##### 100 stops experiment with traffic zones

Eureka, the agent will avoid as much as possible the traffic zones

##### 500 stops experiment with traffic zones

With more points, it's even more interesting, the agent will really circle around the traffic zone and prefer longer but faster routes.

## Next steps

I hope this simple experiment has highlighted how to apply (non-Deep Learning) Reinforcement Learning techniques to real-life problems. I haven't had time to benchmark the resolution against other optimization techniques (which I should have done I confess), but let's try to draw some pros and cons for the approach.

##### ⛔ Cons:

- Probably slower
- Definitely less accurate than a discrete optimization technique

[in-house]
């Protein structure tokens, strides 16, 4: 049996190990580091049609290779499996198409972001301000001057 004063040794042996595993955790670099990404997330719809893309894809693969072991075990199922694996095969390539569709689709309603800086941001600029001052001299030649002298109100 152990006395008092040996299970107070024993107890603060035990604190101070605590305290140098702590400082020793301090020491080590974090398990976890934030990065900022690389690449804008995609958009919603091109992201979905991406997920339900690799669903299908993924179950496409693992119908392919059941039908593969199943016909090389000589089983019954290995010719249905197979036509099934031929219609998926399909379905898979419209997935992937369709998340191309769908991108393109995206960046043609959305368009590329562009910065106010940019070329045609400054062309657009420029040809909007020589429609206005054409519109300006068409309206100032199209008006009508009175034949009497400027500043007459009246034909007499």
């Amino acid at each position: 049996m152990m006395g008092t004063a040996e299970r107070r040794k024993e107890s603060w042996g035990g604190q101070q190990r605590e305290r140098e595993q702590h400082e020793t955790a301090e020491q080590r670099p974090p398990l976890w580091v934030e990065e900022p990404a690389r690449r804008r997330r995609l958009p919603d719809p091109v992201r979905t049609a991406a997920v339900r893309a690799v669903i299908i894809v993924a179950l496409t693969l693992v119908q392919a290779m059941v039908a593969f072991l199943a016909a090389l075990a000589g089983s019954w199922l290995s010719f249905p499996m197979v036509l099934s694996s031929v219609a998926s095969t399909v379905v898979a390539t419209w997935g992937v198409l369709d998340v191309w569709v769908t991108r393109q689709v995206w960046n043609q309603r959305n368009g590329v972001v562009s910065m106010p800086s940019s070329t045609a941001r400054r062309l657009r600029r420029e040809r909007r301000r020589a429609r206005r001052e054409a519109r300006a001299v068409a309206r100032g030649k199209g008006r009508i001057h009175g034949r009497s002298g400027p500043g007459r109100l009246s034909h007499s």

##### ✅ Pros:

- General framework to be updated in real-life situations (eg: the traffic) and extended to more complex problems
- Alternative routes are proposed
- "Online" decision making (meaning that you have an algorithm armed with a next-best decision recommendation system)

Next steps is to extend the work to an even more global framework to account for multiple vehicle fleets, charging stations and more. The latter idea will require to use Deep Reinforcement Learning because states could not be represented as a matrix, and will probably be more difficult (impossible?) to train, but that's a topic for a next article!

## References

- All the code is open sourced here on Github
- OR-Tools open source library by Google
- MOOC on discrete optimization by the University of Melbourne on Coursera
- The timeless MOOC on Reinforcement Learning by David Silver at Deepmind